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Home > News > Novel fluid-like nanoscale material growth

March 30th, 2009

Novel fluid-like nanoscale material growth

Abstract:
When physicists at DOE's Ames Laboratory examined how lead atoms self assemble into nanoscale stacks, or islands, on a silicon surface, they made two surprising discoveries. "One big surprise was that the atoms were moving a lot at such a low temperature," said senior physicist Michael C. Tringides, who led the research effort. "The other surprise was that the atoms weren't moving randomly like individual atoms as expected. Instead, the whole layer of lead atoms was moving like a liquid." The unexpected observations of fluid-like motion help explain the unique fast and uniform growth behavior of lead-on-silicon islands. And, the findings offer promising possibilities for the next generation of nanosized transitors or novel nanomaterials, since industrial applications of nanogrowth require fast and easily reproducible processes.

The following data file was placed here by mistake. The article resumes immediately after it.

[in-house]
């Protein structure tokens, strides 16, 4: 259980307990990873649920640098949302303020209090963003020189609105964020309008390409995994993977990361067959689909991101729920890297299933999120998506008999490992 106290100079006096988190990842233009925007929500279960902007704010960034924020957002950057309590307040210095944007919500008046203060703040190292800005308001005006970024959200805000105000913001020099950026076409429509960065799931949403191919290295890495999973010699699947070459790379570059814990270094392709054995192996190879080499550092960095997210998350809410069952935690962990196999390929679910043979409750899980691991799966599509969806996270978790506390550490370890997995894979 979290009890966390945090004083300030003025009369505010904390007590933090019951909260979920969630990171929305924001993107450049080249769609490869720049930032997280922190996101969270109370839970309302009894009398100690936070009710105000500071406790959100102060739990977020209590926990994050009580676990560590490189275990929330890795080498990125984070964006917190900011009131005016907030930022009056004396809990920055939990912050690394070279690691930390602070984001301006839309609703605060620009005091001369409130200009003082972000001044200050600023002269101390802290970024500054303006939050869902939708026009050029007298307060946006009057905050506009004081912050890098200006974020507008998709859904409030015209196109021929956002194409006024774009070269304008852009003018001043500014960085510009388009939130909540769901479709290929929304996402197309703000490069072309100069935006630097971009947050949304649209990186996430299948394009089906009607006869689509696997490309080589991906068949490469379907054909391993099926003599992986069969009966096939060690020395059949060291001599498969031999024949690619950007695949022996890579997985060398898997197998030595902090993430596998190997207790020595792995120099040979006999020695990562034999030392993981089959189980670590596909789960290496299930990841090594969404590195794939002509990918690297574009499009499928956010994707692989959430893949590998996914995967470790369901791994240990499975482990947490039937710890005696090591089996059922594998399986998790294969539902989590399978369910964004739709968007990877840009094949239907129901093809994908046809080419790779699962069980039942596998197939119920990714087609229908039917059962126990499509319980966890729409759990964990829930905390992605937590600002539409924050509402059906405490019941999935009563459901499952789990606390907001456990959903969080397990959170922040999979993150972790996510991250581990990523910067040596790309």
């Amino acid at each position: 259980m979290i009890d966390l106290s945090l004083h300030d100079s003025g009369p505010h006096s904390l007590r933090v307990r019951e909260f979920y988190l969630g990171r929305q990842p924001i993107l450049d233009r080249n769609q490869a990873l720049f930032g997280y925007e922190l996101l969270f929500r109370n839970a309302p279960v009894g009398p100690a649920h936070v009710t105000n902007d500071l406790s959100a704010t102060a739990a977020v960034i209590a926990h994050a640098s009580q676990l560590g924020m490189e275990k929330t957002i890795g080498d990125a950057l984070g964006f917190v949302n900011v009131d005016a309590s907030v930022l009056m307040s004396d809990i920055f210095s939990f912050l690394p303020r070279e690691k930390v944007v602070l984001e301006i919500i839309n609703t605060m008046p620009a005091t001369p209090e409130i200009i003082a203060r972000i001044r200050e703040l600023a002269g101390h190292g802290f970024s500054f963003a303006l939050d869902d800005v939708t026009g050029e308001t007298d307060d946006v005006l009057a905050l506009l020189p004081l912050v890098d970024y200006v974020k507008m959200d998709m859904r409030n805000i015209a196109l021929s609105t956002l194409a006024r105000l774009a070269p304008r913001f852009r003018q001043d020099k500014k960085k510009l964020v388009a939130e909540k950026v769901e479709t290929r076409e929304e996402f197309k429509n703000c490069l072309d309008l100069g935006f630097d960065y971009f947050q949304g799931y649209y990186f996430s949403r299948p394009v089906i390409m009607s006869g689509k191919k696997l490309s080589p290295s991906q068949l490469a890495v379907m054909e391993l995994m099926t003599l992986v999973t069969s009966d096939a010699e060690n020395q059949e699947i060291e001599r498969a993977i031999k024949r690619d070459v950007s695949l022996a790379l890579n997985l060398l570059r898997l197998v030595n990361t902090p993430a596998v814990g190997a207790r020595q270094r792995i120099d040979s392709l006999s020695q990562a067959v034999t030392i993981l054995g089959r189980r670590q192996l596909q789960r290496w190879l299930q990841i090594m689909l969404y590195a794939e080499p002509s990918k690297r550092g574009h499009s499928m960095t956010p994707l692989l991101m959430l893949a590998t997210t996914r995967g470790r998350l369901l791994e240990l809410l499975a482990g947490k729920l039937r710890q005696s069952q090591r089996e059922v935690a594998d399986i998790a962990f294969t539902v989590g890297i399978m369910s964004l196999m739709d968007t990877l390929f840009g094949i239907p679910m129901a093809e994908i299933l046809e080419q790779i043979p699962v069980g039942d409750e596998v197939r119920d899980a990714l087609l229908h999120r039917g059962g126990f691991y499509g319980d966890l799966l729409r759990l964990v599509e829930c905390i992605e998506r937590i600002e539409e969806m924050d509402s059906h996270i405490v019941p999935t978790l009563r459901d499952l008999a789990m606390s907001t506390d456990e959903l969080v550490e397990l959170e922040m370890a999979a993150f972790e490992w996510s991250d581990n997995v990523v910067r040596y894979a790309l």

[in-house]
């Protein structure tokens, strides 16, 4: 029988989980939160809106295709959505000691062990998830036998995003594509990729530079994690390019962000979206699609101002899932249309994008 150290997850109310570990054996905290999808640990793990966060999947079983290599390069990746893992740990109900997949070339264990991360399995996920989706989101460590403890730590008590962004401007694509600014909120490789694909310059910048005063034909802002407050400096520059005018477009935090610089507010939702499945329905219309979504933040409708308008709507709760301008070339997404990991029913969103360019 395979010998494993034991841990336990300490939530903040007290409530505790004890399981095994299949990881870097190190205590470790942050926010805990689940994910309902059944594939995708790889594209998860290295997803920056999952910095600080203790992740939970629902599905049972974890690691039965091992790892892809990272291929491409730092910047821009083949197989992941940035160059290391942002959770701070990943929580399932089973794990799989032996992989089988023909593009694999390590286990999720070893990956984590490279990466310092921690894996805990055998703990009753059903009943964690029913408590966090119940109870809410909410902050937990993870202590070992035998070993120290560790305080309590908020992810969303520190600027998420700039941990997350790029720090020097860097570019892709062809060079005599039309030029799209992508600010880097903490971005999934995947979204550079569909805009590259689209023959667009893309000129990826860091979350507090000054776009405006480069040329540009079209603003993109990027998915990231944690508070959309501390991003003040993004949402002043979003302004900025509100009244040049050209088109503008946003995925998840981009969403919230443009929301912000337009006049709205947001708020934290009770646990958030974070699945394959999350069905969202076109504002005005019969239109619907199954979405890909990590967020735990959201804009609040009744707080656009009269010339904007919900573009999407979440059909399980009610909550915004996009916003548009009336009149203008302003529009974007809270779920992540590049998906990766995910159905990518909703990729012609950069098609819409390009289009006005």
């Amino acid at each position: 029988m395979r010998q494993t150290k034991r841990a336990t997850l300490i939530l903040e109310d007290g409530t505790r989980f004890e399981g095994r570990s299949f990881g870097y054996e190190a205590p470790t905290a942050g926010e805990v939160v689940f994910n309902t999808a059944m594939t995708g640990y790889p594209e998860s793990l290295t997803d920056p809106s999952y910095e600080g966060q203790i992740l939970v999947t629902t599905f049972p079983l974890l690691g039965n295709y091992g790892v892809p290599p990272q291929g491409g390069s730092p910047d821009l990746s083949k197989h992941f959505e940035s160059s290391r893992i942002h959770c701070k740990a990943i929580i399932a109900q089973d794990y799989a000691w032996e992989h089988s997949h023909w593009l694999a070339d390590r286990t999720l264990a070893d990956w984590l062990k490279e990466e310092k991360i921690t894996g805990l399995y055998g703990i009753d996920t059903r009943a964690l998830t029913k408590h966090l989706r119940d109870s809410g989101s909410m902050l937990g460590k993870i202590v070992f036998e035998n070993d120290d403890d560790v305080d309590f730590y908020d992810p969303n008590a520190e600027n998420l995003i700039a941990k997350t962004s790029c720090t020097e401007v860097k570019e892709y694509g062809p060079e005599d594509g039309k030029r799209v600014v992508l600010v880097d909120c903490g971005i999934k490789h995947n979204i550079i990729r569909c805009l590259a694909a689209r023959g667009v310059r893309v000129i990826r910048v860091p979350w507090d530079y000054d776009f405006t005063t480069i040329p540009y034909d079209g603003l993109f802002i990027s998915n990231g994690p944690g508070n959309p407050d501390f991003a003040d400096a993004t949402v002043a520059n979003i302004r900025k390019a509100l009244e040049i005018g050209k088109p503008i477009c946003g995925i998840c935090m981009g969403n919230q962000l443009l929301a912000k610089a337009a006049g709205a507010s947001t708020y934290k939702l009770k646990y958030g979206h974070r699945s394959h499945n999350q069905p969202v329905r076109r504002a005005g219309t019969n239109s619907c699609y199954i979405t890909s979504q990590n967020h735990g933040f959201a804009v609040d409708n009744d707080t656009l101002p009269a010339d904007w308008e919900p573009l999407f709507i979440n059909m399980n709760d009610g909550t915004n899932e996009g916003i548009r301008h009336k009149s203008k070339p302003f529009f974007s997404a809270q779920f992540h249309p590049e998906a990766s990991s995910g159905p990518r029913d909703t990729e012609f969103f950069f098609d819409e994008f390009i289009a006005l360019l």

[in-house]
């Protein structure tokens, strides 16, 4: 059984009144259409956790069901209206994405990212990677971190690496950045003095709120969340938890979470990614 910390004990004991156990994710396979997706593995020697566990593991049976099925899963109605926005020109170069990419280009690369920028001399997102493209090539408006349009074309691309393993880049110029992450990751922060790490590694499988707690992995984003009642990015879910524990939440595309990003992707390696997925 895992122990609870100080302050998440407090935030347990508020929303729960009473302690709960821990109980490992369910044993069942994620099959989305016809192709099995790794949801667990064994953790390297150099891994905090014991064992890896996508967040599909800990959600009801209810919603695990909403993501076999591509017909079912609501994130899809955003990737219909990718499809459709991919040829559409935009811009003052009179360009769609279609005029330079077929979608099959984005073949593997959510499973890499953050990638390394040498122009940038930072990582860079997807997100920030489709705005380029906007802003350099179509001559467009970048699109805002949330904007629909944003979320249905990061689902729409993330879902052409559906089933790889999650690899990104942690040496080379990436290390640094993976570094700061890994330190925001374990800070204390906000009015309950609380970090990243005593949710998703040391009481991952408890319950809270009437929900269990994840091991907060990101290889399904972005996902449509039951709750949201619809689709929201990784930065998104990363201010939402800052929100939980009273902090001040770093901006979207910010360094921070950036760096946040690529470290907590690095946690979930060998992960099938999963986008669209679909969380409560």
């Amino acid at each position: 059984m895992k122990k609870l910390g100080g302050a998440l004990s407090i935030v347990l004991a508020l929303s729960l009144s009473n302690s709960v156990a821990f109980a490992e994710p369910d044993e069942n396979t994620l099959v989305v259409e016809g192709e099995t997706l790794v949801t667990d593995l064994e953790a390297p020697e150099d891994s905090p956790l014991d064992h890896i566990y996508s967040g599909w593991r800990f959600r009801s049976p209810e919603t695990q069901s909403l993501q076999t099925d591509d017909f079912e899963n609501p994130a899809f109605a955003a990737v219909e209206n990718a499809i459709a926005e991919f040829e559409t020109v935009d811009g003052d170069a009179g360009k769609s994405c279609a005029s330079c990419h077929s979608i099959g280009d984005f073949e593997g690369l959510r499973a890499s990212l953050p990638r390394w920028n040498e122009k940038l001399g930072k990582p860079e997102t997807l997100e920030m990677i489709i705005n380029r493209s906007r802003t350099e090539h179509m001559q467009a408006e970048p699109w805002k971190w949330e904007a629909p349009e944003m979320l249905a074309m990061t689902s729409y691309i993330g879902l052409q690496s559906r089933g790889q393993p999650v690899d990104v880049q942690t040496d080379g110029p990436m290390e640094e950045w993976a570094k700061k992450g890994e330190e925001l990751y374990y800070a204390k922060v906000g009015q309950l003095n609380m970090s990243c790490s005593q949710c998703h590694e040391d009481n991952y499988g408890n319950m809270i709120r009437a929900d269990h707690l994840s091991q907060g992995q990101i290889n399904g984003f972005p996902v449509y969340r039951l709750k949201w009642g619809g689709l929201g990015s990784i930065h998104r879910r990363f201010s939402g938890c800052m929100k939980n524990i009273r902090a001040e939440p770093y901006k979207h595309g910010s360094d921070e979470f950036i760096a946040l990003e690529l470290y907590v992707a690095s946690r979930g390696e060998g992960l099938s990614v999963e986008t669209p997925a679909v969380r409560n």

Source:
DOE

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